The grilled cheese sandwich, all dressed up

When my son turned three and announced he wanted grilled cheese sandwiches shaped like fire engines for his birthday dinner, I wasn't surprised.  Despite my best efforts, the child was ignoring vegetables, gagging on fresh fish, and throwing fruit on the ground.  Chicken nuggets and hotdogs, he could do.  Green beans and salmon, not so much.

But how could I possibly host a family dinner party that featured grilled cheese sandwiches?  (The truth is, I'm as much of a food snob as he was.  He had a distinct list of foods he abhorred, and so did I.  The problem, of course, was that the foods I'd rather die than eat were exactly the foods my little tyke relished).  I figured I could deny him those foods on every other day of the year, but I hated to do it on his birthday.

So I decided to make the meal work, and in the process I found you can make a damn good grilled cheese sandwich that most any adult will love-- even if that adult is a picky, health nut like me.  Here's what I did:

I went to Whole Foods and bought a variety of fresh baked breads.  I got a multi-grain loaf, a sourdough-rosemary loaf, and an oat-nut loaf.  Then I bought a variety of gourmet cheeses.  I chose fresh buffalo mozarella, ghouda, provolone, and fontina.  I also bought prosciutto.  From the produce section, I selected fresh tomatoes, spinach, and basil.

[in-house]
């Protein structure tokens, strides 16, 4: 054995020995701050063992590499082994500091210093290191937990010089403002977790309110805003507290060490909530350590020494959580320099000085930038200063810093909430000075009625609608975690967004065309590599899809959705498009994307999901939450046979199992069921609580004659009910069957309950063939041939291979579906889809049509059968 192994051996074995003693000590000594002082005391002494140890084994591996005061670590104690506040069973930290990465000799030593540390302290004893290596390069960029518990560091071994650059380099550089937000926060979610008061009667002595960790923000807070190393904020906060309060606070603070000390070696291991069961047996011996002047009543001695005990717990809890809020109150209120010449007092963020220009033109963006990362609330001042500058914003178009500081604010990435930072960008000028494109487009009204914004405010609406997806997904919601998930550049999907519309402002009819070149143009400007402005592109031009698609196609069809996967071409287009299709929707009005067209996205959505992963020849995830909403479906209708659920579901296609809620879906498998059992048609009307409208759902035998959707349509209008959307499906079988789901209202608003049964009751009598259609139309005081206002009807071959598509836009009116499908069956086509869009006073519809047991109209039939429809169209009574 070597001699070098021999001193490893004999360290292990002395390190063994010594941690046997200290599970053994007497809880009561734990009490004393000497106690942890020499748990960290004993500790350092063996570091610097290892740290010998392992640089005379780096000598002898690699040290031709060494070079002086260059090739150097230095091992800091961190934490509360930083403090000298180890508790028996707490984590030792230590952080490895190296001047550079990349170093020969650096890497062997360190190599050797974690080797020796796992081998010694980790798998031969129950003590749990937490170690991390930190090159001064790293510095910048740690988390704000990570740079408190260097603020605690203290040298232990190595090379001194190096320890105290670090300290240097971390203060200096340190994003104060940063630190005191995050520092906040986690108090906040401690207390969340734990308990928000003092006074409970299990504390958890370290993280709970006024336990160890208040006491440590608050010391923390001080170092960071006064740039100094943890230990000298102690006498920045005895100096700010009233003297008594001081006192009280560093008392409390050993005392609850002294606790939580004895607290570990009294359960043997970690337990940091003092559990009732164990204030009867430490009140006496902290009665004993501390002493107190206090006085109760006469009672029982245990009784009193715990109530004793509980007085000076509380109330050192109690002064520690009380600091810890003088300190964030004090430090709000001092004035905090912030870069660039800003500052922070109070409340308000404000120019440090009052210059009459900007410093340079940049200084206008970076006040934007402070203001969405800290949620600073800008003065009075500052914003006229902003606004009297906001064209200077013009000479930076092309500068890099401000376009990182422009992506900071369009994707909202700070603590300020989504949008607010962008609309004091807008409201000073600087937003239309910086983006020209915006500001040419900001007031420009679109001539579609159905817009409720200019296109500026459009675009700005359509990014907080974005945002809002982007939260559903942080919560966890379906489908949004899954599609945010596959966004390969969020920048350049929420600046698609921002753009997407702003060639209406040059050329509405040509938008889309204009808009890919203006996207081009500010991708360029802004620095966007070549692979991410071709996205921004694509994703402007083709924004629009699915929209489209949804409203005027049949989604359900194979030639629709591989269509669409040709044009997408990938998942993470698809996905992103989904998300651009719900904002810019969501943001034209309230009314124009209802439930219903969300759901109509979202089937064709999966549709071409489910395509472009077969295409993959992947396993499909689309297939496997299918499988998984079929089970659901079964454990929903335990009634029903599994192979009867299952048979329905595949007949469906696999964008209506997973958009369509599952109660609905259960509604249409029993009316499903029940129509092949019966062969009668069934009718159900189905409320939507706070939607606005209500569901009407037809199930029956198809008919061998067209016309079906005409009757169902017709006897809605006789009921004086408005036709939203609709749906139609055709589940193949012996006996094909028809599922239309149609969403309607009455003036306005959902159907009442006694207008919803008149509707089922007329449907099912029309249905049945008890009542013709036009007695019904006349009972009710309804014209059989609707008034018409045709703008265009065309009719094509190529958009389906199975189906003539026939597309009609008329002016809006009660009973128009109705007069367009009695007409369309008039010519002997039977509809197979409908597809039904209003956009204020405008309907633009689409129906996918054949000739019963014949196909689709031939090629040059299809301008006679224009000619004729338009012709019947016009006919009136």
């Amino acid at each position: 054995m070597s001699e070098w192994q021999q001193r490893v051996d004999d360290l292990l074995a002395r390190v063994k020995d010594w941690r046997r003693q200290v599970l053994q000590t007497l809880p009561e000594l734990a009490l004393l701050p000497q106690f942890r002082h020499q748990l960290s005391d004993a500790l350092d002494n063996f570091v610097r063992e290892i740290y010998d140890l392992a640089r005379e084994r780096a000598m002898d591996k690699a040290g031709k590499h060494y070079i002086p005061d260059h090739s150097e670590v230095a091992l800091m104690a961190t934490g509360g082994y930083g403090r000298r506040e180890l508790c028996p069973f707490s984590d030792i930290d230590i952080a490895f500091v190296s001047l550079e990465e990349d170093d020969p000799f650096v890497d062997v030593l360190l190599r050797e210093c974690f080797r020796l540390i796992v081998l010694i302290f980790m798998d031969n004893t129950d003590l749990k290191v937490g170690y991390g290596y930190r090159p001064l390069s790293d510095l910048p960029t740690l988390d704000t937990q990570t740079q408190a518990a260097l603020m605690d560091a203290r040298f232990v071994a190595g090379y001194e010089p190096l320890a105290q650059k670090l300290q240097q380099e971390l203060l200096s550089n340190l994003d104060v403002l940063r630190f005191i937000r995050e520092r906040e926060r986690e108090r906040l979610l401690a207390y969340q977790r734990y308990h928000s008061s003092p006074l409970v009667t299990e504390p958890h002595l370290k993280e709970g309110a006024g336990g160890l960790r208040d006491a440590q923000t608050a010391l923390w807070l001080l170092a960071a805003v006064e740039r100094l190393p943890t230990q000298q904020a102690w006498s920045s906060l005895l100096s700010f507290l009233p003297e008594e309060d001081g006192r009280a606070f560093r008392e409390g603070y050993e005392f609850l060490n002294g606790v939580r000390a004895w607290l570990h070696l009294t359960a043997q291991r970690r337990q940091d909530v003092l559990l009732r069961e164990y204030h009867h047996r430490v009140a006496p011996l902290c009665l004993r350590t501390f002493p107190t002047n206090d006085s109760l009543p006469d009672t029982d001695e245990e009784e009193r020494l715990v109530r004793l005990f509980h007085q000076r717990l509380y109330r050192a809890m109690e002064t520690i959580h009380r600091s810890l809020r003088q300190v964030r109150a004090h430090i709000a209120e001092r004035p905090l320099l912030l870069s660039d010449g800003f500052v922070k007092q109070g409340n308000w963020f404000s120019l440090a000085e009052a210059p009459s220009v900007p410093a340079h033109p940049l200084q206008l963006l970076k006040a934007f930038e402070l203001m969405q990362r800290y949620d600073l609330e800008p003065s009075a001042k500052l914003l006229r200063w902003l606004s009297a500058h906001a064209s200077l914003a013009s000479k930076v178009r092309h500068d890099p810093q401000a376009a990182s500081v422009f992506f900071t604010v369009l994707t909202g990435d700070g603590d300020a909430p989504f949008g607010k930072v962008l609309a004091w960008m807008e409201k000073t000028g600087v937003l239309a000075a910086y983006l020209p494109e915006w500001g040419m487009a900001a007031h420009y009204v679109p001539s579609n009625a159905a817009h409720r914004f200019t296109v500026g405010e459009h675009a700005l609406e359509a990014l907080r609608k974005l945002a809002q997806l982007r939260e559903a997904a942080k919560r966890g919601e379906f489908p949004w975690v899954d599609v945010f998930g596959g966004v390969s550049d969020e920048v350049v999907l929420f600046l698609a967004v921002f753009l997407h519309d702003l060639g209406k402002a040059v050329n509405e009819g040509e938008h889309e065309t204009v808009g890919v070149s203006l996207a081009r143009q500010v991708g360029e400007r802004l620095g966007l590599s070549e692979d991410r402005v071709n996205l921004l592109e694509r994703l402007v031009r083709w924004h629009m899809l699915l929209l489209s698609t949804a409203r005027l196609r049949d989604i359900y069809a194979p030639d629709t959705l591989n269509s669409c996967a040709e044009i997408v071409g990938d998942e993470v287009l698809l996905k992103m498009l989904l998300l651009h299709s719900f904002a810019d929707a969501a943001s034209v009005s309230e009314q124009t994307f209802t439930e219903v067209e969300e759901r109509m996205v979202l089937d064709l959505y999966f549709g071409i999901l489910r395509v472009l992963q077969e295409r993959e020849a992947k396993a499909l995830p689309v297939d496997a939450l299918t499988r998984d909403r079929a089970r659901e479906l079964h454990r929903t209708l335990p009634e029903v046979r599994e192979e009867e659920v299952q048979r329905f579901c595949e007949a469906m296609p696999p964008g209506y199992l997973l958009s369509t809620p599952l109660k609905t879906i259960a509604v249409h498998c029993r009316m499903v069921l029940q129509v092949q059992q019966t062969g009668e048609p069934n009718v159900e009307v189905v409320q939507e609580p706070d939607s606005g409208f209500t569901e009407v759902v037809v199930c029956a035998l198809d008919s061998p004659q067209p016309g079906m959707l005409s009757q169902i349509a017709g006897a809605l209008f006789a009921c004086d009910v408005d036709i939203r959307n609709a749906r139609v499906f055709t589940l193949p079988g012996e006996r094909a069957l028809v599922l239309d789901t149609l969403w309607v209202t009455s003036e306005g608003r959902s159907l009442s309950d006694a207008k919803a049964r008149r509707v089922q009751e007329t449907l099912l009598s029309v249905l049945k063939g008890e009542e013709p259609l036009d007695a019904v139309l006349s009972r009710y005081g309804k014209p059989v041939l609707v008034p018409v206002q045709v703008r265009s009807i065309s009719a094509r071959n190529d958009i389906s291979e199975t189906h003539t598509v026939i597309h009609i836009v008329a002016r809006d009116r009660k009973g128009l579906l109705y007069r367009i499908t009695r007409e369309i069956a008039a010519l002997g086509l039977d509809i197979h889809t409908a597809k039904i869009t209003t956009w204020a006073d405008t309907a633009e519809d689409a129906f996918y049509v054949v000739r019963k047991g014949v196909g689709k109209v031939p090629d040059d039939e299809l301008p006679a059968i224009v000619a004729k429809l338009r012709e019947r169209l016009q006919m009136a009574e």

I decided to serve my sandwiches with carrot ginger soup, a tossed arugula salad, and homemade applesauce.  Beverages included either milk or pinot noir, depending on the age of the recipient.

On the day of the celebration, I assembled the provolone cheese on whole wheat bread and grilled sandwiches for my son and daughter.  Then, of course, I used my fire engine cookie cutter to cut them into the proper shapes.

For the adults, I lay out all the sandwich makings and allowed each person to choose his or her own bread, cheese and extras.  I chose the sourdough bread and topped it with buffalo mozarella, prosciutto, tomatoes, and basil.  It was truly yummy, and so I learned from my son that some childhood dinners can be dressed up, just a little, to be both healthy and delicious.

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